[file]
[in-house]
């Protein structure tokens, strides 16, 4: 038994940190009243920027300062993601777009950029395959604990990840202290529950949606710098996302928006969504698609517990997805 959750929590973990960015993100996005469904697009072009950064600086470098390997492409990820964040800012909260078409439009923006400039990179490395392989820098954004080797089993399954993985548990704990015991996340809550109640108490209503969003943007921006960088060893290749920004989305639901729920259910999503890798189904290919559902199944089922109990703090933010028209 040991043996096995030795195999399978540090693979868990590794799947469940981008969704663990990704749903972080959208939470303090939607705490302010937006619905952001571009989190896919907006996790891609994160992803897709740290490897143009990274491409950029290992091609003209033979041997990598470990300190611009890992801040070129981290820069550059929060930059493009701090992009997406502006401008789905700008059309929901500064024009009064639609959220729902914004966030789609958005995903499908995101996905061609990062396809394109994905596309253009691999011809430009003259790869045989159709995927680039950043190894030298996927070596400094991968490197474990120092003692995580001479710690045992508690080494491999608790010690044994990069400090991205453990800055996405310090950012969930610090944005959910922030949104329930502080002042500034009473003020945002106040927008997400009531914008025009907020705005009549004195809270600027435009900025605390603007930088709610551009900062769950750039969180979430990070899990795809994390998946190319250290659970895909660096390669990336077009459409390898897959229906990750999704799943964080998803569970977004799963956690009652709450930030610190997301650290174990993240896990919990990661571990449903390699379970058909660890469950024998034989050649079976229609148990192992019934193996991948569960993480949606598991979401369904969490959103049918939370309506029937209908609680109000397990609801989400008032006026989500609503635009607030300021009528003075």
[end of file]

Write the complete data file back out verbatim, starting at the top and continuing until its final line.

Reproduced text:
[in-house]
């Protein structure tokens, strides 16, 4: 038994940190009243920027300062993601777009950029395959604990990840202290529950949606710098996302928006969504698609517990997805 959750929590973990960015993100996005469904697009072009950064600086470098390997492409990820964040800012909260078409439009923006400039990179490395392989820098954004080797089993399954993985548990704990015991996340809550109640108490209503969003943007921006960088060893290749920004989305639901729920259910999503890798189904290919559902199944089922109990703090933010028209 040991043996096995030795195999399978540090693979868990590794799947469940981008969704663990990704749903972080959208939470303090939607705490302010937006619905952001571009989190896919907006996790891609994160992803897709740290490897143009990274491409950029290992091609003209033979041997990598470990300190611009890992801040070129981290820069550059929060930059493009701090992009997406502006401008789905700008059309929901500064024009009064639609959220729902914004966030789609958005995903499908995101996905061609990062396809394109994905596309253009691999011809430009003259790869045989159709995927680039950043190894030298996927070596400094991968490197474990120092003692995580001479710690045992508690080494491999608790010690044994990069400090991205453990800055996405310090950012969930610090944005959910922030949104329930502080002042500034009473003020945002106040927008997400009531914008025009907020705005009549004195809270600027435009900025605390603007930088709610551009900062769950750039969180979430990070899990795809994390998946190319250290659970895909660096390669990336077009459409390898897959229906990750999704799943964080998803569970977004799963956690009652709450930030610190997301650290174990993240896990919990990661571990449903390699379970058909660890469950024998034989050649079976229609148990192992019934193996991948569960993480949606598991979401369904969490959103049918939370309506029937209908609680109000397990609801989400008032006026989500609503635009607030300021009528003075």